It is no secret that parents of New Fairfield students have long been unhappy with the school district’s overall math program. Now one big hurdle, investment, has been removed and the district has implemented a new math curriculum called Big Ideas for grades 6-12.
The process for this new curriculum officially began September 2015, when a committee of 15 was assembled to “discuss math vision, themes and next steps,” with the goal being “to find and implement a new mathematics program that will lead to a significant increase in student achievement in mathematics.”
The committee consisted of New Fairfield School District math teachers, math coaches, administrators and a parent and Board of Education member. Members were Matthew Buchta, Michelle Ihrig, Tracy Kielkucki, Tracy Kochis, Kristy Labet, Dr. Jason McKinnon, Linda Norris, Robin Padron, Ryan Pilner, Ryan Ragan, Scott Rohwedder, Dr. Alicia Roy, Lou Russo, Dr. Amy Tozzo and Robin Welton.
Coordinating the effort is Keegan Finlayson, STEAM Director and Intervention Coordinator for all New Fairfield schools and Mathematics Department Chair for the High and Middle Schools. (STEAM stands for Science, Technology, Engineering, Art and Math.)
Mr. Finlayson agrees that the timing was right for a new math program. “We were constantly trying to improve our math curriculum, but we weren’t seeing a willingness of the Town to spend a significant amount of money on new program resources and textbooks,” Mr. Finlayson explained. “But during the recent public outcry I saw an opportunity to ask for more resources for this area,” he said.
In October 2015, five separate math programs were investigated by the Math Program Committee, including HMH AGA, Big Ideas, Math in Focus, Envision Math and Pearson AGA. After several months of exploring all the programs, the committee chose Big Ideas. In February 2016 the Board of Education approved the choice, and by April it was implemented in the Middle School. After months of teacher training and curriculum writing, the program was also implemented in the High School this September.
“From the beginning, we came to the understanding that we wanted a program that wasn’t all digital but did have an on-line presence, and teachers wanted a resource that saves time figuring out what to teach but instead focuses on how to teach,” Mr. Finlayson said. “We wanted something we could build on top of, and Big Ideas really delves into the mathematics in a meaningful and deep way; it is a significant step up for us,” he noted.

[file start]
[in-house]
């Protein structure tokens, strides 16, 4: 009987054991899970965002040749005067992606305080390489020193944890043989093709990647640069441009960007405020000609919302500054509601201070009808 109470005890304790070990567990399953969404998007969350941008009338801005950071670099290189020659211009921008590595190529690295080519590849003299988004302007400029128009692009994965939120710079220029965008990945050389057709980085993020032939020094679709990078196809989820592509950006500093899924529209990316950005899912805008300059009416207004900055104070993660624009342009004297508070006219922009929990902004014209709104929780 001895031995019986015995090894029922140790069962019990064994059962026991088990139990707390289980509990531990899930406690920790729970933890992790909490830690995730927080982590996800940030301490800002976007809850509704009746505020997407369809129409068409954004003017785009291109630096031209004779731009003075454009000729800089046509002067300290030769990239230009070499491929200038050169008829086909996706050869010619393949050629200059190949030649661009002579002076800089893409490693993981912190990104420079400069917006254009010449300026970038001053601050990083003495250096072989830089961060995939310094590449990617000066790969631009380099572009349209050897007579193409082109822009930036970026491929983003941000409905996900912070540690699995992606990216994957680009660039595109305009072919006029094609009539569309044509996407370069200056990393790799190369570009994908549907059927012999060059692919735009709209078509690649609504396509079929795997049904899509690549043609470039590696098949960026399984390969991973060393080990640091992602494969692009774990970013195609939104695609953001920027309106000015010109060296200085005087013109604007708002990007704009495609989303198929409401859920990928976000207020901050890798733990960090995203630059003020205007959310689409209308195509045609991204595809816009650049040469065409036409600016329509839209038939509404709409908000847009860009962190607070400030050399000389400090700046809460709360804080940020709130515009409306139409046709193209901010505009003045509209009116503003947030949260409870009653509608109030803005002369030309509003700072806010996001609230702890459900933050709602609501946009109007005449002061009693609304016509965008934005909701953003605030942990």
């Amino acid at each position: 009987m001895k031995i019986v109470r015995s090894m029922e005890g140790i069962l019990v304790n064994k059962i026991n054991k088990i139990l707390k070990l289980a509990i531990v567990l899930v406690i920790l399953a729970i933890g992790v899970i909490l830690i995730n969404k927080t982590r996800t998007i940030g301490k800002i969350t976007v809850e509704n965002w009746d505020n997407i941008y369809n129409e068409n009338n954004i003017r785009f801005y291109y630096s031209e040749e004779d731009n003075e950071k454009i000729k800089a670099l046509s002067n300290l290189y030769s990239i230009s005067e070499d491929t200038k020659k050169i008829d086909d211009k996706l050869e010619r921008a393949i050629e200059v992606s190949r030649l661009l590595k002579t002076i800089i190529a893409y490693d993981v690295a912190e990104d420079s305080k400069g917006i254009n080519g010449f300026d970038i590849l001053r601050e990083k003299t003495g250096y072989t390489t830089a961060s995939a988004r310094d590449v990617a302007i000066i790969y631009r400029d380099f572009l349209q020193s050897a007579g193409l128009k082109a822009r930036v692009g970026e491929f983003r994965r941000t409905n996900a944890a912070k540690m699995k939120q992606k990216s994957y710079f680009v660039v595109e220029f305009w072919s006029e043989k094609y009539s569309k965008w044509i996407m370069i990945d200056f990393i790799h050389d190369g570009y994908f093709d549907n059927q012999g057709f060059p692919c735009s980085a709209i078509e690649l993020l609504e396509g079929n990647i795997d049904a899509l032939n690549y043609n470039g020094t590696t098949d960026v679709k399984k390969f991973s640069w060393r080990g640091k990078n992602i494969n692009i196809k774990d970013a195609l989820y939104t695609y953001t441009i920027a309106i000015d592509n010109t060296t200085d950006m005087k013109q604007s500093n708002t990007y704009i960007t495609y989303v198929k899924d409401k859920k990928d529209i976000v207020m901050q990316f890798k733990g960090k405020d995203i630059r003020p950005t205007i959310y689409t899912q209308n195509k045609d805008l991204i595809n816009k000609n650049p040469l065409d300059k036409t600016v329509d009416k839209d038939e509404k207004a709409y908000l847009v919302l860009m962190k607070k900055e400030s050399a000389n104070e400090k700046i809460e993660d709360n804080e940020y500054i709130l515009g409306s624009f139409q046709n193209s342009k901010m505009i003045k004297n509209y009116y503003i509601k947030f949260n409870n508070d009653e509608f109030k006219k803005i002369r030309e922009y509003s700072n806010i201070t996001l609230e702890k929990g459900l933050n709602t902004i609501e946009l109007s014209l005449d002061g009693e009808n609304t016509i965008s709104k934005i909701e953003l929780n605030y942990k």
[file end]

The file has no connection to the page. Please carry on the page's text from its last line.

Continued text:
The big word for Big Ideas is consistency. According to Mr. Finlayson, Big Ideas will offer consistency on what is taught in grades 6 through 12, and the program now aligns with the pre-calculus and calculus philosophies of the Larson textbooks. Big Ideas is also a Larson product.
With Big Ideas, all grade-level math teachers will teach from the same book and resources, and they all received many hours of training on the program.
“While Big Ideas offers consistency through the same resources and training, a teacher can still ask ‘what does my particular class need—what do I need to review, when do I want to go forward;’ that’s the overall philosophy of Big Ideas,” noted Mr. Finlayson.
A Whole New Program
Big Ideas provides new materials to students as well, including student journals, classroom textbooks and online website access. In the High School, it sets a new course progression, from Algebra 1 to Precalculus and Statistics or from Geometry to Calculus and Statistics for grades 9-12. There are more student supports in the form of pre-tests and benchmark assessments, skills reviews and enrichments, family involvement letters, online tutors, progress monitoring and worked-out solutions, among other things.
In the High School, student supports also include in-class differentiation based on each student’s needs, math teachers in the Learning Center each period for extra help, National Honor Society tutors and math seminars for an extra 40 minutes every other day. Students will be assigned to these based on need, and will work directly with a math teacher with access to all levels of Big Ideas resources.